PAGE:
"So the radio went squirrely before the car died. Could it have been an EMP? An electro-magnetic pulse?" he asked.
"That's what I
thought," Celia said. "We've actually received technical bulletins over
the years on how to handle that. What to look for, what parts will need
replacing. I didn't get a chance to check my own car, because I was too
busy trying to get the hell out of there when the bombs started dropping.
But I've been able to look at a few engines since then. Have you tried to
start any cars this afternoon?"
"If you tried, you would find that nothing will start," Celia said. "In fact, nothing electronic will work."
"So we're back to EMP," Devin added.
"No, it's something else," Celia replied. "When I looked at those engines a few hours ago, nothing was fried. No arcing, no black marks, no burns like when something electronic gets overloaded. It's actually the opposite. It's like the tall bastards have sucked all the juice out of everything. Usually, even if you run a car battery down, it will charge itself back up if it's relatively new, has enough acid, and you leave it alone long enough. None of these batteries are coming back. And it's not just car batteries. I've found C and D batteries still in the pack that are dead. I don't know how they're doing it, but they're pulling electricity out of components without even touching them. That's a neat trick."
"Everything seems to be revolving around electricity," Devin observed. "I think that's what destroyed the ones we've taken down, or were taken down by the car parts. It's basically shorting them out. It also seems to be one of their defense mechanisms."
"Hence the wooden Louisville Slugger," Celia said, nodding toward the wooden baseball bat. "I ran into a home boy stocking up at a sporting goods store after I left the car and started looking for a place to hole up. After we each grabbed a couple of pistols and some ammo, we were trying to figure out how to cut the cable holding the rifles in place when one of the little 'soldiers' showed up. We went through two clips apiece trying to stop it. Didn't do shit. Then Marvin, that's the guy's name, grabbed an aluminum softball bat and took a big swing at what looks like the thing's head. When that metal connected, it lit him up like a Christmas display."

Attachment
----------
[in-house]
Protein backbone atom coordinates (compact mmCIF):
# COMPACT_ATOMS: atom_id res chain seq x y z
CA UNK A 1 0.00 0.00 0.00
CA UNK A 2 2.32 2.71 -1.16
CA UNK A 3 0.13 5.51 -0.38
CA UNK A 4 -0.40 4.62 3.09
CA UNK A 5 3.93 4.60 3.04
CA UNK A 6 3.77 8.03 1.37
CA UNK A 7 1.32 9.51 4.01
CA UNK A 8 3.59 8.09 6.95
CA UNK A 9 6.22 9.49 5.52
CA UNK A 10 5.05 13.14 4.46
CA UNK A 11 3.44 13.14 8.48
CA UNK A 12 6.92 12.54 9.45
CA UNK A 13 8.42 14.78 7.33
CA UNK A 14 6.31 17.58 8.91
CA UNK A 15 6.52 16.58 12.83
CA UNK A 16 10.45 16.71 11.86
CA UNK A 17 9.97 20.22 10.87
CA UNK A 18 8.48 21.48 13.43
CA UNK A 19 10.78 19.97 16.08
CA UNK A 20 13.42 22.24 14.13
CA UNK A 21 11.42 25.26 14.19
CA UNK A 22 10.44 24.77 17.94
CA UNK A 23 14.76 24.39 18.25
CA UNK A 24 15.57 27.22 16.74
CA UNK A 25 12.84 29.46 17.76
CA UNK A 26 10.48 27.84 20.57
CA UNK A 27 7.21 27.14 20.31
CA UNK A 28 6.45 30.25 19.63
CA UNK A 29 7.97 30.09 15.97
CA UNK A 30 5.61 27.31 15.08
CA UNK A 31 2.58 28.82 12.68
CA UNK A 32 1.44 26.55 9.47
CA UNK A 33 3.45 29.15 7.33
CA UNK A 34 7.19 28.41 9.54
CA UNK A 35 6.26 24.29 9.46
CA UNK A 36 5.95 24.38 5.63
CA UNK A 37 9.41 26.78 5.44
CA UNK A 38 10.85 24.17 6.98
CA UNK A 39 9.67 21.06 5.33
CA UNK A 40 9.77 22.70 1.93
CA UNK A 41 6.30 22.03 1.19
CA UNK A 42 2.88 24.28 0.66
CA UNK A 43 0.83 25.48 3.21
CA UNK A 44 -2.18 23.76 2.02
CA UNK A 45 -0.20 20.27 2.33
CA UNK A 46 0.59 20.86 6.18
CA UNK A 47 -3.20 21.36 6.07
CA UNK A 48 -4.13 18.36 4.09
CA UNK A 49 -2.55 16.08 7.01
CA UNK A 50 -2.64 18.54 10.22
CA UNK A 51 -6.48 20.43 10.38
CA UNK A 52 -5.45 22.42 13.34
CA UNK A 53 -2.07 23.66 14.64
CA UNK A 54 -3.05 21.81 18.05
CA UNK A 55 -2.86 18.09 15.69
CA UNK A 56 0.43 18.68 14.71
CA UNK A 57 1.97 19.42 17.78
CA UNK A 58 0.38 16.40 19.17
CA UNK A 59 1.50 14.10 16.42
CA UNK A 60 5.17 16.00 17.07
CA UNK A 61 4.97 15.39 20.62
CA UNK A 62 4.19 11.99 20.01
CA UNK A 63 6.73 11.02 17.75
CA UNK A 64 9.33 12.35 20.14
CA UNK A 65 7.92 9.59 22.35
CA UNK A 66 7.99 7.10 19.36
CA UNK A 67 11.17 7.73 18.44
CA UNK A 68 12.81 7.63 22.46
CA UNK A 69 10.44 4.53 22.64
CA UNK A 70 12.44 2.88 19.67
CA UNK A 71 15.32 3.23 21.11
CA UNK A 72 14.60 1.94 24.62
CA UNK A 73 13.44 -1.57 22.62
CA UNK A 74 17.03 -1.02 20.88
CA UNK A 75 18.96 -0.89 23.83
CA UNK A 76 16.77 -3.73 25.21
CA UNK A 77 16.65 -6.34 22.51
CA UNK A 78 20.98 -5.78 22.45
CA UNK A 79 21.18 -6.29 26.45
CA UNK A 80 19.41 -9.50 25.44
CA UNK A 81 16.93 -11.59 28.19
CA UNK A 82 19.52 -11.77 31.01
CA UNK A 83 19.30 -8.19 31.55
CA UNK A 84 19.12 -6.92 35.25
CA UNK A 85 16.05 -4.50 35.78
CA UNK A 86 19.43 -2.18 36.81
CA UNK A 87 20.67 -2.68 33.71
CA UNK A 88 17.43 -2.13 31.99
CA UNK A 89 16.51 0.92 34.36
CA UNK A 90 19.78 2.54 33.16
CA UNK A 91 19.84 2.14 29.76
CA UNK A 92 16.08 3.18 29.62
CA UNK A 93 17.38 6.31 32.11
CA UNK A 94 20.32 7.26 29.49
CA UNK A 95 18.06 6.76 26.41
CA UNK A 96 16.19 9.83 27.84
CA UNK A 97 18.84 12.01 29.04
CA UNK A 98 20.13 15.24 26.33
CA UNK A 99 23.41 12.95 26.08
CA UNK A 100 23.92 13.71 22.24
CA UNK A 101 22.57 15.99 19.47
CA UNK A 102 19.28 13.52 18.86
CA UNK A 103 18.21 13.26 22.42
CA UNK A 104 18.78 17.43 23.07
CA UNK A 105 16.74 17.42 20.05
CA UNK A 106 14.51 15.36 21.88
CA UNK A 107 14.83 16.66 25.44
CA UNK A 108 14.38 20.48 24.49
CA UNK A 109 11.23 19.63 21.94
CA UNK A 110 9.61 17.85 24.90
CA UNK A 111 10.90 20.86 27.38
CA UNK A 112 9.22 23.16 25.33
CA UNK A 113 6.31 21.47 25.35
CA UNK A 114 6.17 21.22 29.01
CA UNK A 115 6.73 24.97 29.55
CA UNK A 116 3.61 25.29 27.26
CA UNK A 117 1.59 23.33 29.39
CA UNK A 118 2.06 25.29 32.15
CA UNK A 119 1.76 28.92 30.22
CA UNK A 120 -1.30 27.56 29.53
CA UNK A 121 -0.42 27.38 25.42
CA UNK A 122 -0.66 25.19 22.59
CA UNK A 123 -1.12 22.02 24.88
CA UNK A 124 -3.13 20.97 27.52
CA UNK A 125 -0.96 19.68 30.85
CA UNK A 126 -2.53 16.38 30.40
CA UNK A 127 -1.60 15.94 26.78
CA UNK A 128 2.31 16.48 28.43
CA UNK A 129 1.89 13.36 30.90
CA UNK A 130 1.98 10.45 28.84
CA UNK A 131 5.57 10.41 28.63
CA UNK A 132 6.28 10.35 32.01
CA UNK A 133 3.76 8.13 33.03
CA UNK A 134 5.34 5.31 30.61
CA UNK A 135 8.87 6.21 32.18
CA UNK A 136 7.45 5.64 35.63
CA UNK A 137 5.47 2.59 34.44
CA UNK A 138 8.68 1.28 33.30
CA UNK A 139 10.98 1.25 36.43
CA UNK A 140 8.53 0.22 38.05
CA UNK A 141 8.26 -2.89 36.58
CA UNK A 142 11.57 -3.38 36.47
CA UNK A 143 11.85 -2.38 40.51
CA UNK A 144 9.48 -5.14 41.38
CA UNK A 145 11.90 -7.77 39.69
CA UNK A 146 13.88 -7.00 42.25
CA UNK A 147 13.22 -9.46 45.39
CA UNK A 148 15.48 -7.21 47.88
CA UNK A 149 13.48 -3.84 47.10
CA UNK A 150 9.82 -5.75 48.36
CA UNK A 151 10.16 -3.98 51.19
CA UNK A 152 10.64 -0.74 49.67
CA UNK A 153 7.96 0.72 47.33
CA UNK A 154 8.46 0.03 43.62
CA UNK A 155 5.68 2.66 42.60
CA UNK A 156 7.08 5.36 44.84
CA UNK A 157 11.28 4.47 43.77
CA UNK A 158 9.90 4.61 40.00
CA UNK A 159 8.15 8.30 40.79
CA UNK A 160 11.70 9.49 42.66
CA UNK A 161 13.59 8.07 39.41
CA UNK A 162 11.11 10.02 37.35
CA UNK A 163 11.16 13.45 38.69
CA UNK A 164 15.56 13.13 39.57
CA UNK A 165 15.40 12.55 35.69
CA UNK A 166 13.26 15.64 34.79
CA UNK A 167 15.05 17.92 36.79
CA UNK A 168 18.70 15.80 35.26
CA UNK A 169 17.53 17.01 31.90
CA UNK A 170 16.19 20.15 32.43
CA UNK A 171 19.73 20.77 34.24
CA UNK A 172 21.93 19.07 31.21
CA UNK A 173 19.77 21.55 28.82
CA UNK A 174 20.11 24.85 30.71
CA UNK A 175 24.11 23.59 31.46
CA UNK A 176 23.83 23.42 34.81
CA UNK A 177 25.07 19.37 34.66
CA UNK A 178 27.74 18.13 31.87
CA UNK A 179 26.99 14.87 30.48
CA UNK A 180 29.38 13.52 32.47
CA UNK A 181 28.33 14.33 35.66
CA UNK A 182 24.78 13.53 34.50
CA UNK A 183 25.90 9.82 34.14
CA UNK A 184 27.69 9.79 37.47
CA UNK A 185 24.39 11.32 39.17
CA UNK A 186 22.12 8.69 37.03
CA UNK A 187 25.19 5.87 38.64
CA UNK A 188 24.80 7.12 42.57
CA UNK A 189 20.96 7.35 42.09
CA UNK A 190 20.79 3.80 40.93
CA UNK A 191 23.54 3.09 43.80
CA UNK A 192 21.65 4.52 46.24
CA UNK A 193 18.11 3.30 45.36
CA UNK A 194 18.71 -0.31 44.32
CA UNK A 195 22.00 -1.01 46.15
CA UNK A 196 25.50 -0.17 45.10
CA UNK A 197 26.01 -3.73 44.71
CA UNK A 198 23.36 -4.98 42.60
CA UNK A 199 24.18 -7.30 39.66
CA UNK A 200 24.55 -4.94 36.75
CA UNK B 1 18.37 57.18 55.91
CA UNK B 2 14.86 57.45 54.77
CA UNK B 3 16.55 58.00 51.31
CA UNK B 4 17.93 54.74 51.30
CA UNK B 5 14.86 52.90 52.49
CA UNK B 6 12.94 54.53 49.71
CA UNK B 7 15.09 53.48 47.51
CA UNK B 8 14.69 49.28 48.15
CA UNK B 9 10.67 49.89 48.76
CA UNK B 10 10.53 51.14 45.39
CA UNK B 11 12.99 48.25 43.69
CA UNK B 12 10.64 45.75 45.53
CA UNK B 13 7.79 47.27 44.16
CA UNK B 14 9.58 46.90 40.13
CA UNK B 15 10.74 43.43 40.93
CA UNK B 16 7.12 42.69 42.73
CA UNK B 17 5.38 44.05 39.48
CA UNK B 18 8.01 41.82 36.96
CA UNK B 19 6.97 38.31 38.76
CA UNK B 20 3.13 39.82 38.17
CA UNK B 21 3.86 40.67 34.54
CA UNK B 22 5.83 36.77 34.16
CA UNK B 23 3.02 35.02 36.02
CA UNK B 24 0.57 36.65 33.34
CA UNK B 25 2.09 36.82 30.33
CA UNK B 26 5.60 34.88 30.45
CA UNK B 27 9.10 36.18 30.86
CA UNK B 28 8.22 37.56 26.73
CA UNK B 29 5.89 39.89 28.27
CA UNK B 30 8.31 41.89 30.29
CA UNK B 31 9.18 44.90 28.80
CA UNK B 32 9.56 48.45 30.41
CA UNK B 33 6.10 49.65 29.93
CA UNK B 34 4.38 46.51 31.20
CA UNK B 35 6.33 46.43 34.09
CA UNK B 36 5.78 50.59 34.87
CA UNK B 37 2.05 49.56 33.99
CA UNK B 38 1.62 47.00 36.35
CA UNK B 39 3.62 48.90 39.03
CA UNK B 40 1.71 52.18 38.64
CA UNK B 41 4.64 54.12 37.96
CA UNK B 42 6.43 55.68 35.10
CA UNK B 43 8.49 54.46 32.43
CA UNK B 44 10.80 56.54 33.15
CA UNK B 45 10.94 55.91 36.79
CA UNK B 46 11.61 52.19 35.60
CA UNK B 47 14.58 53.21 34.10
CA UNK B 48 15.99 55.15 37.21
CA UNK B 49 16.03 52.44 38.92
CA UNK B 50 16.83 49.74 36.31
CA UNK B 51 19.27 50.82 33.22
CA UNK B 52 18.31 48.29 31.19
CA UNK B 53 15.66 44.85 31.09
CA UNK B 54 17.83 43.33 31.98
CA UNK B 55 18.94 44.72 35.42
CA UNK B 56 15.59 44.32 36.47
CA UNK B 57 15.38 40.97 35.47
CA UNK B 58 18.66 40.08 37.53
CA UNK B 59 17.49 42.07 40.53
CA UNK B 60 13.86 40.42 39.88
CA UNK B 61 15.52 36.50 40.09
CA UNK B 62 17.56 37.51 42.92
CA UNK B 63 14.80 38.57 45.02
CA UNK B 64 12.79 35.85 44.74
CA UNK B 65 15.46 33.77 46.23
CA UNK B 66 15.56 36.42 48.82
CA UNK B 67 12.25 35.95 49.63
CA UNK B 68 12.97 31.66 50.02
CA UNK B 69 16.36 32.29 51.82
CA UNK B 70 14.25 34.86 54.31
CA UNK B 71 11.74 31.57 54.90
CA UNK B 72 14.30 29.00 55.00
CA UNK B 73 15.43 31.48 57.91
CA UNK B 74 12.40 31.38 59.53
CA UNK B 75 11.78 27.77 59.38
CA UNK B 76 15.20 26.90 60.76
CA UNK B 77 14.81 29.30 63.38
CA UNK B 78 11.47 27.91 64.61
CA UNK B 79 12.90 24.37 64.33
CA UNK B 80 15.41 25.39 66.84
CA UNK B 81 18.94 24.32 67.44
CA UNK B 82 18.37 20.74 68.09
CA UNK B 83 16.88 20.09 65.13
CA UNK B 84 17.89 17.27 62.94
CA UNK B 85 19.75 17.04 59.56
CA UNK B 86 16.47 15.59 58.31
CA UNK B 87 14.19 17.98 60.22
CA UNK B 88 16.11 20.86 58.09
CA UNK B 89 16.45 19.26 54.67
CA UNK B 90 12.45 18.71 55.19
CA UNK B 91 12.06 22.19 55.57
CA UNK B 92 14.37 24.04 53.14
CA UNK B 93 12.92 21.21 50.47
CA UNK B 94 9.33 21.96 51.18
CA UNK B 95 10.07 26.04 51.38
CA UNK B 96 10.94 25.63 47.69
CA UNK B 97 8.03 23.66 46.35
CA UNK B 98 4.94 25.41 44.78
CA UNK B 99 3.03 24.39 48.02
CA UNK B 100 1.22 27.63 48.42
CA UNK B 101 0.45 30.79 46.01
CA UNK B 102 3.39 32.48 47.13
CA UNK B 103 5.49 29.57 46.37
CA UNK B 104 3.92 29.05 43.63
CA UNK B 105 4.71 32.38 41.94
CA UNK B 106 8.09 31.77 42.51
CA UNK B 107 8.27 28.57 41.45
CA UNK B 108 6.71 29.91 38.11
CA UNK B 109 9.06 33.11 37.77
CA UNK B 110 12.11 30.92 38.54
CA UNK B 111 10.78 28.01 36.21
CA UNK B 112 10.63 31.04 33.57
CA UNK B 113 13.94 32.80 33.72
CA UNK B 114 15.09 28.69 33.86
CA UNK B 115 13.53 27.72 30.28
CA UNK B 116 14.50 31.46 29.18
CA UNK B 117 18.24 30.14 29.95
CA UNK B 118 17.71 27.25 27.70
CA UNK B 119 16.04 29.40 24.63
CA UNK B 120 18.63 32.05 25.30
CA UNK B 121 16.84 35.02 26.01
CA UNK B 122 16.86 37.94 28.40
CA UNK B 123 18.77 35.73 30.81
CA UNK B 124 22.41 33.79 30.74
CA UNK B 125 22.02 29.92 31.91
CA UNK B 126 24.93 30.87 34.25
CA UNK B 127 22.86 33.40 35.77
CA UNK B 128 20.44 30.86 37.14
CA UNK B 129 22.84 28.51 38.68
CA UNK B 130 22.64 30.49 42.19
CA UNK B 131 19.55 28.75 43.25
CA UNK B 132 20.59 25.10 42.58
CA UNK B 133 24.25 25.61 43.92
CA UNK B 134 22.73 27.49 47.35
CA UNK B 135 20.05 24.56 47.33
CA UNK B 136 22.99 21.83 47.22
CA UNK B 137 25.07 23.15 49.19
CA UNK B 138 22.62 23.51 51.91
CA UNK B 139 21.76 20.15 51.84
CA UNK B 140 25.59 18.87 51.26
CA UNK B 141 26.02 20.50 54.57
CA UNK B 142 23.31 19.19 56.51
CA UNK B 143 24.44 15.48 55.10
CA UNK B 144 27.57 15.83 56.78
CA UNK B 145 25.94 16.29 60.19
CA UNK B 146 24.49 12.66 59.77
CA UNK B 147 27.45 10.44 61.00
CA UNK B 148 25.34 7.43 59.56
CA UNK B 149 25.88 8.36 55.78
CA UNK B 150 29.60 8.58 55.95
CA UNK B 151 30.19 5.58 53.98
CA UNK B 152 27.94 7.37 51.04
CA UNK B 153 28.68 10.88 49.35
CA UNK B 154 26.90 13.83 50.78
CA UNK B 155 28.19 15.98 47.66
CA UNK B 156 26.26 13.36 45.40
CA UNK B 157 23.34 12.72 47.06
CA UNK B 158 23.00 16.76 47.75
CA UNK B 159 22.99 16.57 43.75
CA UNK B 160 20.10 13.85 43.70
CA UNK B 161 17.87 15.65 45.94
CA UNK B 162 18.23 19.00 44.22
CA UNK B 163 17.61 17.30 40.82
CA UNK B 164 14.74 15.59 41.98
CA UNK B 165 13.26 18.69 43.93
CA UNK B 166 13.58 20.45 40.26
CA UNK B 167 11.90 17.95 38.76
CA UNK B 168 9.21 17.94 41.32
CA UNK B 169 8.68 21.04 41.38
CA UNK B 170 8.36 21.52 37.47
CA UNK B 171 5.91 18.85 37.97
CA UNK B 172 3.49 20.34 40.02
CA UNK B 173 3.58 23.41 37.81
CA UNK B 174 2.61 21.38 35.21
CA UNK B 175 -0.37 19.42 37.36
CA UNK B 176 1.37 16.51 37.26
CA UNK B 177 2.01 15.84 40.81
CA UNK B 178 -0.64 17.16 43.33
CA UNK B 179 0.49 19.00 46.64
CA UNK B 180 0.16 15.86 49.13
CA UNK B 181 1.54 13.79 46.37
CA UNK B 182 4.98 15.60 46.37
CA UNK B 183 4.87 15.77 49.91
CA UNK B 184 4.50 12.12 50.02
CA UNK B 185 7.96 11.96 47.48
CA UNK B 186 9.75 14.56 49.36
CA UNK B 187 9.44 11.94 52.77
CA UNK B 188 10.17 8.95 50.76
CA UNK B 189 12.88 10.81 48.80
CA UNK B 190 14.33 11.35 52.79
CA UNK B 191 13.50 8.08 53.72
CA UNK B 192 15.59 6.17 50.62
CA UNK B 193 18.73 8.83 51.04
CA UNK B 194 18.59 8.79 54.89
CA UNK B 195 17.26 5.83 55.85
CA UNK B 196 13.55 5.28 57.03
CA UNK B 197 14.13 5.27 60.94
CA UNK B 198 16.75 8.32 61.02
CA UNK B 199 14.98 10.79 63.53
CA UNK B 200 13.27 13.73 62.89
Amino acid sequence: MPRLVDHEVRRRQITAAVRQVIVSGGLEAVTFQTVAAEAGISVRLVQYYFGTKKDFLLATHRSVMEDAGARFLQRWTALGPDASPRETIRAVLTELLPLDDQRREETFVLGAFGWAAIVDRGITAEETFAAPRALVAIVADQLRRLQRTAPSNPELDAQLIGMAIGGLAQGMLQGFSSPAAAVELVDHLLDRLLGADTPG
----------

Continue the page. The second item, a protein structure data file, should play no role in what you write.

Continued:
Celia stopped for a moment, her eyes staring at the floor but actually seeing a scene that played out hours ago and miles away. When she started talking again, her voice had dropped to barely above a whisper.
"The thing started using those metal appendages to pull Marvin's arms off. Then it stuck its tongue into each of the arms, sucking the blood out of them like it was sucking the sweet meat out of a crab claw. Wasn't in the least bit interested or worried about me. After it was done with the arms, it started pulling Marvin's legs off. That's when I found the rack with the wooden baseball bats. I was able to hit the bloodsucker hard enough to get its attention. Made it quit working on the guy's legs, anyway. But then it turned on me. I managed to break off one of its arms with a few more swings. Made me feel like it evened the score a little bit for Marvin. But I wasn't hurting it in a serious way, and I knew I'd run out of gas before it would. So after one last pop to the head, I bolted."
"Have you seen anyone else?" Devin asked. "Any military, anyone fighting back?"
"Saw a jet get knocked out of the sky," Celia answered. "Nothing since then."
"So now we're back to the question of the day," Dina said. "What next?"
"We can't stay here," Devin said. "I'm surprised we've gone this long without the next batch of roly polys following up on their friends. The good news is that we've learned they can be killed, for lack of a better word. Bullets don't do much good, but shotguns seem to have an effect at closer range. Unfortunately, we're almost out of shells. Celia, how far away is the sporting goods store you were in?"
"About two miles," Celia said. "Some of it is rough going, but if it means I get a chance for a little payback, I'm in."
"Then let's go," Devin said.
1 - Arrival